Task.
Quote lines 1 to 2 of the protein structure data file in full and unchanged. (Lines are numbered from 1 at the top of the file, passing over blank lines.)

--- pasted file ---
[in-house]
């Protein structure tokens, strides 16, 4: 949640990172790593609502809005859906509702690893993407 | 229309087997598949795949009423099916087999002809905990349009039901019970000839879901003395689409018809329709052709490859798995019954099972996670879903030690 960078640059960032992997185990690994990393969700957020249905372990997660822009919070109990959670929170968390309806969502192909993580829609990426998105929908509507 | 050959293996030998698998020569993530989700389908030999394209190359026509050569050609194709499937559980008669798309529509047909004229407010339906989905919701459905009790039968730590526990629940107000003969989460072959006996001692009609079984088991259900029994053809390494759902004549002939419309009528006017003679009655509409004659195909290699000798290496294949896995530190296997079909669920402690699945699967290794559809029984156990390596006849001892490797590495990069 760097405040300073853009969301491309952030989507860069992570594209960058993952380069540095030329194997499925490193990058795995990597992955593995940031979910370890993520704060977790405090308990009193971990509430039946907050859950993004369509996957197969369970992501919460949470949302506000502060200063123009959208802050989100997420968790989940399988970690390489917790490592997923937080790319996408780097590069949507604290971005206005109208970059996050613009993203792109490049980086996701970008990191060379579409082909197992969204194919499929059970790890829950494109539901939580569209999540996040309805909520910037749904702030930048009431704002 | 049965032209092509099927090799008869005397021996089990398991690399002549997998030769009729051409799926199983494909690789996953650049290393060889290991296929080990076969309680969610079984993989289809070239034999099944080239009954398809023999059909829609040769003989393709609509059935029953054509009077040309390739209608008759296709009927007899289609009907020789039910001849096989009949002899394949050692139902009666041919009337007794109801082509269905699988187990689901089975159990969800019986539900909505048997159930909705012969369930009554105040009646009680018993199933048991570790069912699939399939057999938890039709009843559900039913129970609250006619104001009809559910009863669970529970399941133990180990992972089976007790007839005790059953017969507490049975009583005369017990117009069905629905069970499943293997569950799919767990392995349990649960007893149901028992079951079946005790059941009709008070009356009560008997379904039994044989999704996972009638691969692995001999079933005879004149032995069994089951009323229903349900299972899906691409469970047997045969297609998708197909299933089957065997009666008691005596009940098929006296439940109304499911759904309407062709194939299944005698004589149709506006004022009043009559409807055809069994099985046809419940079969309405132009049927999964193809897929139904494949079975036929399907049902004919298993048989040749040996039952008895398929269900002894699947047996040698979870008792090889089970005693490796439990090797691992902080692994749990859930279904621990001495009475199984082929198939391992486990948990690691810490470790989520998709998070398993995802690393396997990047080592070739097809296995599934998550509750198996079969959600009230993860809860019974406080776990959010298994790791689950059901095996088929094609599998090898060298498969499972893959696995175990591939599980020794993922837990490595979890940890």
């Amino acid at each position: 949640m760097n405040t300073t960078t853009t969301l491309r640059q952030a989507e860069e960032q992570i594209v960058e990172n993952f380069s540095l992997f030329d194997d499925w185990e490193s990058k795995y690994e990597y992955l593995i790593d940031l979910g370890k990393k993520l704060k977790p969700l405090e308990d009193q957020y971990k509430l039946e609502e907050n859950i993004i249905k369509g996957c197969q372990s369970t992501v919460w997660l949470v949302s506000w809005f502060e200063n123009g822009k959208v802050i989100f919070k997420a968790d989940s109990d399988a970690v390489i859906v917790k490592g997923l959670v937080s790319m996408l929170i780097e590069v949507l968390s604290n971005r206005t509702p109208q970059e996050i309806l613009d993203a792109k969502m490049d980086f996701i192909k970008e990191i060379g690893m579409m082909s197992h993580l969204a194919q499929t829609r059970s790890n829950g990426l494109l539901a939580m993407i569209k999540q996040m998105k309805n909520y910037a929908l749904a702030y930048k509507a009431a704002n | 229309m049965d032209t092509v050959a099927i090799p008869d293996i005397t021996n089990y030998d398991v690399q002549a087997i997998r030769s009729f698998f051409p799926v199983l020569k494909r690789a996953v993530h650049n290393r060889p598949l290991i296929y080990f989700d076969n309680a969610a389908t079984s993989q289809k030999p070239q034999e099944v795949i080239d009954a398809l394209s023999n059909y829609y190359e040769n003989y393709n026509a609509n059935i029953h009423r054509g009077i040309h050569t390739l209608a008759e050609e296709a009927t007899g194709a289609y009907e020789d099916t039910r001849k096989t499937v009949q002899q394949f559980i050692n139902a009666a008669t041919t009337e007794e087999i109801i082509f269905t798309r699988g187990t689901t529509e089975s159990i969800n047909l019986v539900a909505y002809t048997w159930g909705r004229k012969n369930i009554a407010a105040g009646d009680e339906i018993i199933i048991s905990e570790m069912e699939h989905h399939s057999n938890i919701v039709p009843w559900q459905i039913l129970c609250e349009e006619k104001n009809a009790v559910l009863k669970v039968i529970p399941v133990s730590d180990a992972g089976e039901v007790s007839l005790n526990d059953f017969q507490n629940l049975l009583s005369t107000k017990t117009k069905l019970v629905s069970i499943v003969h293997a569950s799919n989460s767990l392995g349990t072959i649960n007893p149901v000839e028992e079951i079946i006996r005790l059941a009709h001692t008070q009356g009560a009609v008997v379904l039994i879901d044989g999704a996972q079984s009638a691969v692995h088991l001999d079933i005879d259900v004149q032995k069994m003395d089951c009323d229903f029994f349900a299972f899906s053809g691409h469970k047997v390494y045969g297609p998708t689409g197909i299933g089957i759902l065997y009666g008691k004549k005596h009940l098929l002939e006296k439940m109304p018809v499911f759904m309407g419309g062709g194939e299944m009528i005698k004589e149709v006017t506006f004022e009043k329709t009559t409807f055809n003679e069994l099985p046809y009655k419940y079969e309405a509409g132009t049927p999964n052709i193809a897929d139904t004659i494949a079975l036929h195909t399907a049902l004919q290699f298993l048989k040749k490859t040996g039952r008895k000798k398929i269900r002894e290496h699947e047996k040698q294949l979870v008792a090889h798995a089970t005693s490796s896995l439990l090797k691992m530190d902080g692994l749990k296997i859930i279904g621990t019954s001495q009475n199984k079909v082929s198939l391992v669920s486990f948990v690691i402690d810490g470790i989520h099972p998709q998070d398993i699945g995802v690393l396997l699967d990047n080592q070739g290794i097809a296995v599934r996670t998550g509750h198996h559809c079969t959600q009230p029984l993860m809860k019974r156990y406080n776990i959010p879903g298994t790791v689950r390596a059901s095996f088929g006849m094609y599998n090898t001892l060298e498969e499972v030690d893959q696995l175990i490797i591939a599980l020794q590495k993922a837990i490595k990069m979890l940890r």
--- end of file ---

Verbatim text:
[in-house]
């Protein structure tokens, strides 16, 4: 949640990172790593609502809005859906509702690893993407 | 229309087997598949795949009423099916087999002809905990349009039901019970000839879901003395689409018809329709052709490859798995019954099972996670879903030690 960078640059960032992997185990690994990393969700957020249905372990997660822009919070109990959670929170968390309806969502192909993580829609990426998105929908509507 | 050959293996030998698998020569993530989700389908030999394209190359026509050569050609194709499937559980008669798309529509047909004229407010339906989905919701459905009790039968730590526990629940107000003969989460072959006996001692009609079984088991259900029994053809390494759902004549002939419309009528006017003679009655509409004659195909290699000798290496294949896995530190296997079909669920402690699945699967290794559809029984156990390596006849001892490797590495990069 760097405040300073853009969301491309952030989507860069992570594209960058993952380069540095030329194997499925490193990058795995990597992955593995940031979910370890993520704060977790405090308990009193971990509430039946907050859950993004369509996957197969369970992501919460949470949302506000502060200063123009959208802050989100997420968790989940399988970690390489917790490592997923937080790319996408780097590069949507604290971005206005109208970059996050613009993203792109490049980086996701970008990191060379579409082909197992969204194919499929059970790890829950494109539901939580569209999540996040309805909520910037749904702030930048009431704002 | 049965032209092509099927090799008869005397021996089990398991690399002549997998030769009729051409799926199983494909690789996953650049290393060889290991296929080990076969309680969610079984993989289809070239034999099944080239009954398809023999059909829609040769003989393709609509059935029953054509009077040309390739209608008759296709009927007899289609009907020789039910001849096989009949002899394949050692139902009666041919009337007794109801082509269905699988187990689901089975159990969800019986539900909505048997159930909705012969369930009554105040009646009680018993199933048991570790069912699939399939057999938890039709009843559900039913129970609250006619104001009809559910009863669970529970399941133990180990992972089976007790007839005790059953017969507490049975009583005369017990117009069905629905069970499943293997569950799919767990392995349990649960007893149901028992079951079946005790059941009709008070009356009560008997379904039994044989999704996972009638691969692995001999079933005879004149032995069994089951009323229903349900299972899906691409469970047997045969297609998708197909299933089957065997009666008691005596009940098929006296439940109304499911759904309407062709194939299944005698004589149709506006004022009043009559409807055809069994099985046809419940079969309405132009049927999964193809897929139904494949079975036929399907049902004919298993048989040749040996039952008895398929269900002894699947047996040698979870008792090889089970005693490796439990090797691992902080692994749990859930279904621990001495009475199984082929198939391992486990948990690691810490470790989520998709998070398993995802690393396997990047080592070739097809296995599934998550509750198996079969959600009230993860809860019974406080776990959010298994790791689950059901095996088929094609599998090898060298498969499972893959696995175990591939599980020794993922837990490595979890940890």